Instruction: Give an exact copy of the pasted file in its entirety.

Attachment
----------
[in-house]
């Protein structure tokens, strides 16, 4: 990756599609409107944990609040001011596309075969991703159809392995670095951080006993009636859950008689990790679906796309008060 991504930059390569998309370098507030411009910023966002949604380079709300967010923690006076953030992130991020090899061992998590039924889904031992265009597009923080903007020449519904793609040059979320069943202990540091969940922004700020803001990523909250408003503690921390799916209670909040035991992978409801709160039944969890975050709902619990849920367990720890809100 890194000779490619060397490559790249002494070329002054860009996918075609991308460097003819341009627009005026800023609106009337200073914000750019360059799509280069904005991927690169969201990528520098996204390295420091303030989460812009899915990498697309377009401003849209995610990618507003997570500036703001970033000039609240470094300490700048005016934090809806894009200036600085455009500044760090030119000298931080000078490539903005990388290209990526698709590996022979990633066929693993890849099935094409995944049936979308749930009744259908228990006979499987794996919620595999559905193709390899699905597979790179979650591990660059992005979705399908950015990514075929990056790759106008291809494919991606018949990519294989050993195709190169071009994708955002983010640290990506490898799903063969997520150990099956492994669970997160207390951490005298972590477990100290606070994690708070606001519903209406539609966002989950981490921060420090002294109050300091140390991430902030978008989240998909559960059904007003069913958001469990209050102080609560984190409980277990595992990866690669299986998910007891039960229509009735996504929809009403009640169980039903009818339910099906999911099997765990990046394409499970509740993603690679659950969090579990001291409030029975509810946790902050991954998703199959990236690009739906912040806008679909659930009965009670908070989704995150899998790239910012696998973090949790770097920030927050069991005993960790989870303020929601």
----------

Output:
[in-house]
């Protein structure tokens, strides 16, 4: 990756599609409107944990609040001011596309075969991703159809392995670095951080006993009636859950008689990790679906796309008060 991504930059390569998309370098507030411009910023966002949604380079709300967010923690006076953030992130991020090899061992998590039924889904031992265009597009923080903007020449519904793609040059979320069943202990540091969940922004700020803001990523909250408003503690921390799916209670909040035991992978409801709160039944969890975050709902619990849920367990720890809100 890194000779490619060397490559790249002494070329002054860009996918075609991308460097003819341009627009005026800023609106009337200073914000750019360059799509280069904005991927690169969201990528520098996204390295420091303030989460812009899915990498697309377009401003849209995610990618507003997570500036703001970033000039609240470094300490700048005016934090809806894009200036600085455009500044760090030119000298931080000078490539903005990388290209990526698709590996022979990633066929693993890849099935094409995944049936979308749930009744259908228990006979499987794996919620595999559905193709390899699905597979790179979650591990660059992005979705399908950015990514075929990056790759106008291809494919991606018949990519294989050993195709190169071009994708955002983010640290990506490898799903063969997520150990099956492994669970997160207390951490005298972590477990100290606070994690708070606001519903209406539609966002989950981490921060420090002294109050300091140390991430902030978008989240998909559960059904007003069913958001469990209050102080609560984190409980277990595992990866690669299986998910007891039960229509009735996504929809009403009640169980039903009818339910099906999911099997765990990046394409499970509740993603690679659950969090579990001291409030029975509810946790902050991954998703199959990236690009739906912040806008679909659930009965009670908070989704995150899998790239910012696998973090949790770097920030927050069991005993960790989870303020929601």